Sunday, December 24, 2017

All That Tinsel in Classic Christmas Movies...

Any classic film buff who has seen the majority of classic Christmas movies from the Thirties to the Sixties soon learns one thing. Tinsel was a very popular Christmas tree decoration. For those of you who are unfamiliar with tinsel, it is a decoration, originally made of metal, meant to mimic the appearance of ice. It was first developed in Nuremberg, Germany in the 17th Century. Originally silver was used, although later other metals were utilised to make tinsel. It was in the early 20th Century that aluminium tinsel was developed, reducing the price of tinsel greatly. It was perhaps for that reason that tinsel proved popular as a Christmas tree decoration for much of the 20th Century.

Indeed, an early example of  the use of tinsel in a classic movie can be seen in Nick and Nora Charles's Christmas tree in The Thin Man (1934), which prominently features tinsel. In sharp contrast, the Christmas tree in Holiday Inn (1942) had no real tinsel.

The tree in Holiday Inn
Holiday Inn appears to have been one of the exceptions with regards to Christmas trees in holiday films of the Forties. The trees in Christmas in Connecticut (1944), It's a Wonderful Life (1947), and especially The Bishop's Wife (1947) all had tinsel.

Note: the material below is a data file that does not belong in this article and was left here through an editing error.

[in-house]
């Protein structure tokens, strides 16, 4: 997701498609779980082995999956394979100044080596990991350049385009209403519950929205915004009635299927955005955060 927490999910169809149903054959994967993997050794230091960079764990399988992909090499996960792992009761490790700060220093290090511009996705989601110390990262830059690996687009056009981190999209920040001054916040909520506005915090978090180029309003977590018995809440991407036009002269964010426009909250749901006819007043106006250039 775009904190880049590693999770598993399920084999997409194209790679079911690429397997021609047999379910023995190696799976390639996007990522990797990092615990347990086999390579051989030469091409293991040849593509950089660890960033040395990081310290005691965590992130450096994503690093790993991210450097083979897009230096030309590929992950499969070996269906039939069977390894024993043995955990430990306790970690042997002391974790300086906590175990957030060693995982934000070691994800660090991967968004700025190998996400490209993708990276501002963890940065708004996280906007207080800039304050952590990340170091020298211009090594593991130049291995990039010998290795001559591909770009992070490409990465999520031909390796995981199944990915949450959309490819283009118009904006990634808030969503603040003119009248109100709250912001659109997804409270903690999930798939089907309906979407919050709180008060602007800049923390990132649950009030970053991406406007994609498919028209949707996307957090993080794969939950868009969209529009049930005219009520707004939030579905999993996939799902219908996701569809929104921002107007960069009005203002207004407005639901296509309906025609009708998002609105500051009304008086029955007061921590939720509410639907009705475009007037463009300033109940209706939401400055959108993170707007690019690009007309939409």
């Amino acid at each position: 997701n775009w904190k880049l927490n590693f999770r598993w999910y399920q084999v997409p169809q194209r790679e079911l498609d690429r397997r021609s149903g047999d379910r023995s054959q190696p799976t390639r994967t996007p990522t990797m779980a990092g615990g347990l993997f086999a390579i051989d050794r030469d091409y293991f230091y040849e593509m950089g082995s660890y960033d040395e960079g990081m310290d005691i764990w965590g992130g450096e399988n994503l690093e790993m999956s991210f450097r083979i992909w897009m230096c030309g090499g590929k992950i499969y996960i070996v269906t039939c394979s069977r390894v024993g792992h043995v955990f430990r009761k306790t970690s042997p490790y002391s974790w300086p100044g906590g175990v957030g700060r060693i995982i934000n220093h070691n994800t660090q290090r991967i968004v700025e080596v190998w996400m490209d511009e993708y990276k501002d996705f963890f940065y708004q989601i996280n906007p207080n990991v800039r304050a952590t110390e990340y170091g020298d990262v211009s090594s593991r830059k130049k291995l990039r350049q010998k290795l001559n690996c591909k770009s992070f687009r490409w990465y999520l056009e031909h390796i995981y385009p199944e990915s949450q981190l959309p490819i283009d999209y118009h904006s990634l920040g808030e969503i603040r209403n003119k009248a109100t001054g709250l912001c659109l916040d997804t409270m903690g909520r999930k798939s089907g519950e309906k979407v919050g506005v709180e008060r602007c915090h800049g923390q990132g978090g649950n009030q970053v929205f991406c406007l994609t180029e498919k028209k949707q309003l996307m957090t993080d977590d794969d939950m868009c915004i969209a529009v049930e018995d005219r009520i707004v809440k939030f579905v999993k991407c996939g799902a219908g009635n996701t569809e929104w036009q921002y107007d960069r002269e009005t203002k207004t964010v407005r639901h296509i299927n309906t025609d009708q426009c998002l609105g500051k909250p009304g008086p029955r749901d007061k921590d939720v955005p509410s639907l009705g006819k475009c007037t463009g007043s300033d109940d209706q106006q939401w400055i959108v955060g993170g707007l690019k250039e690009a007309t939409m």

The tree in Christmas in Connecticut
The tree in It's a Wonderful Life
The tree in The Bishop's Wife
Tinsel continued to be popular in the Fifties. An example of this is the tree in Desk Set (1957). Not unlike the tree in The Bishop's Wife, it was absolutely drenched in tinsel.

The tree from Desk Set
While I cannot say for certain, it seems to me that the popularity of tinsel started to decline in the Sixties. At least in many of the Christmas variety specials made during the era, not to mention the various animated holiday specials, most trees did not appear to have a whole lot of tinsel.

Much of the decline in tinsel's popularity may have been due to the fact that for much of the 20th Century a good deal of tinsel was made using lead foil. As the dangers of lead poisoning became evident, lead tinsel was phased out following the Sixties. While other materials would be developed to make tinsel, the popularity of tinsel has never quite recovered from it had been in the Forties and Fifties. At the very least, I know my family never used much in the way of tinsel on our trees. Regardless, it seems to me that if one wants his or her tree to look like it came from a Christmas movie from the Forties, he or she would be wise to cover it in tinsel....

1 comment:

Carissa said...

I loved tinsel on our trees when I was a child, but when pets came on the scene it became a big no-no. I still remember it fondly and have a pack leftover from my childhood, but until I don't have pets, I will never use it. And I plan to always have pets.